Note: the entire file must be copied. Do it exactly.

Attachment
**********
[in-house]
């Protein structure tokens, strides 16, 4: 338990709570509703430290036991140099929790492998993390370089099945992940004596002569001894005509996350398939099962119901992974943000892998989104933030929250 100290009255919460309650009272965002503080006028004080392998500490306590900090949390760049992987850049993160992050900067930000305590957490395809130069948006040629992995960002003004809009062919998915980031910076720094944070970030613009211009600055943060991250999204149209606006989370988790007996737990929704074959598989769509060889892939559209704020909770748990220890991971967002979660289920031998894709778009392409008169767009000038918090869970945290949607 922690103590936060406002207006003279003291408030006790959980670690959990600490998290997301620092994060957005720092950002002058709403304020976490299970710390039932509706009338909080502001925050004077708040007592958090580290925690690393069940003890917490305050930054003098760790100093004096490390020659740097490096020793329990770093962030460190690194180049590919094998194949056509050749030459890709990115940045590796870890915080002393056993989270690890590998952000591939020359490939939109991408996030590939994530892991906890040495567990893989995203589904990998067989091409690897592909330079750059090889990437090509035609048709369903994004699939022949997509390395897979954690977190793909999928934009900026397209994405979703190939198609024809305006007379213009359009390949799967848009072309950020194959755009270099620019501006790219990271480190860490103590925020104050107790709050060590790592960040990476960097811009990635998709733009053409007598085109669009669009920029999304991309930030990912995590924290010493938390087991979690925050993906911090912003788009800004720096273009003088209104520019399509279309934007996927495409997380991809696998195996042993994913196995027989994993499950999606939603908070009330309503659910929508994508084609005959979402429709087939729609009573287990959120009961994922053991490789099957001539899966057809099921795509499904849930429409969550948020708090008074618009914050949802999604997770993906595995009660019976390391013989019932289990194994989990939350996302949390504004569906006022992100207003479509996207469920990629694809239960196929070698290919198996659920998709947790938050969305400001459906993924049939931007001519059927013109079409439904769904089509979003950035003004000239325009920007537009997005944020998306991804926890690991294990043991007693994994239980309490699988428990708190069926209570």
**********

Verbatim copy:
[in-house]
């Protein structure tokens, strides 16, 4: 338990709570509703430290036991140099929790492998993390370089099945992940004596002569001894005509996350398939099962119901992974943000892998989104933030929250 100290009255919460309650009272965002503080006028004080392998500490306590900090949390760049992987850049993160992050900067930000305590957490395809130069948006040629992995960002003004809009062919998915980031910076720094944070970030613009211009600055943060991250999204149209606006989370988790007996737990929704074959598989769509060889892939559209704020909770748990220890991971967002979660289920031998894709778009392409008169767009000038918090869970945290949607 922690103590936060406002207006003279003291408030006790959980670690959990600490998290997301620092994060957005720092950002002058709403304020976490299970710390039932509706009338909080502001925050004077708040007592958090580290925690690393069940003890917490305050930054003098760790100093004096490390020659740097490096020793329990770093962030460190690194180049590919094998194949056509050749030459890709990115940045590796870890915080002393056993989270690890590998952000591939020359490939939109991408996030590939994530892991906890040495567990893989995203589904990998067989091409690897592909330079750059090889990437090509035609048709369903994004699939022949997509390395897979954690977190793909999928934009900026397209994405979703190939198609024809305006007379213009359009390949799967848009072309950020194959755009270099620019501006790219990271480190860490103590925020104050107790709050060590790592960040990476960097811009990635998709733009053409007598085109669009669009920029999304991309930030990912995590924290010493938390087991979690925050993906911090912003788009800004720096273009003088209104520019399509279309934007996927495409997380991809696998195996042993994913196995027989994993499950999606939603908070009330309503659910929508994508084609005959979402429709087939729609009573287990959120009961994922053991490789099957001539899966057809099921795509499904849930429409969550948020708090008074618009914050949802999604997770993906595995009660019976390391013989019932289990194994989990939350996302949390504004569906006022992100207003479509996207469920990629694809239960196929070698290919198996659920998709947790938050969305400001459906993924049939931007001519059927013109079409439904769904089509979003950035003004000239325009920007537009997005944020998306991804926890690991294990043991007693994994239980309490699988428990708190069926209570």